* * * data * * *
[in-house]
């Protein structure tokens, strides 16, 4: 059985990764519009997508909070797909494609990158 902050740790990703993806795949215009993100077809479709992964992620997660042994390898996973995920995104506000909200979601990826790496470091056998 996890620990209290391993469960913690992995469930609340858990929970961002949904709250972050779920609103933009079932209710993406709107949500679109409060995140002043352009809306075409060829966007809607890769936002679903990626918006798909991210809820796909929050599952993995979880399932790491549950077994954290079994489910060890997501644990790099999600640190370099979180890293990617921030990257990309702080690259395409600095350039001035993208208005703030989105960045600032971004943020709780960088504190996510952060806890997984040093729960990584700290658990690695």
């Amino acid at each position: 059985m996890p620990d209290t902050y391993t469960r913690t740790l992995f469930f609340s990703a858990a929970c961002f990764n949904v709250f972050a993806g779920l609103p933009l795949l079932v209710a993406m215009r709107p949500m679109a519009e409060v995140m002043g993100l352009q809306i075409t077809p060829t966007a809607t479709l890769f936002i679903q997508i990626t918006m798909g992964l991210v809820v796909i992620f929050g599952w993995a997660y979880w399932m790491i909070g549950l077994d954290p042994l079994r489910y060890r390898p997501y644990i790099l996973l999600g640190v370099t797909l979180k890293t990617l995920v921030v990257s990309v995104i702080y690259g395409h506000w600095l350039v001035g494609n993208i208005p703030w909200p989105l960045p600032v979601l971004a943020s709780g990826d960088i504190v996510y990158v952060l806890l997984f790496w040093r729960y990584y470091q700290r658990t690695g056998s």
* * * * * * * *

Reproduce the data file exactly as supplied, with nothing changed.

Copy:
[in-house]
């Protein structure tokens, strides 16, 4: 059985990764519009997508909070797909494609990158 902050740790990703993806795949215009993100077809479709992964992620997660042994390898996973995920995104506000909200979601990826790496470091056998 996890620990209290391993469960913690992995469930609340858990929970961002949904709250972050779920609103933009079932209710993406709107949500679109409060995140002043352009809306075409060829966007809607890769936002679903990626918006798909991210809820796909929050599952993995979880399932790491549950077994954290079994489910060890997501644990790099999600640190370099979180890293990617921030990257990309702080690259395409600095350039001035993208208005703030989105960045600032971004943020709780960088504190996510952060806890997984040093729960990584700290658990690695």
């Amino acid at each position: 059985m996890p620990d209290t902050y391993t469960r913690t740790l992995f469930f609340s990703a858990a929970c961002f990764n949904v709250f972050a993806g779920l609103p933009l795949l079932v209710a993406m215009r709107p949500m679109a519009e409060v995140m002043g993100l352009q809306i075409t077809p060829t966007a809607t479709l890769f936002i679903q997508i990626t918006m798909g992964l991210v809820v796909i992620f929050g599952w993995a997660y979880w399932m790491i909070g549950l077994d954290p042994l079994r489910y060890r390898p997501y644990i790099l996973l999600g640190v370099t797909l979180k890293t990617l995920v921030v990257s990309v995104i702080y690259g395409h506000w600095l350039v001035g494609n993208i208005p703030w909200p989105l960045p600032v979601l971004a943020s709780g990826d960088i504190v996510y990158v952060l806890l997984f790496w040093r729960y990584y470091q700290r658990t690695g056998s």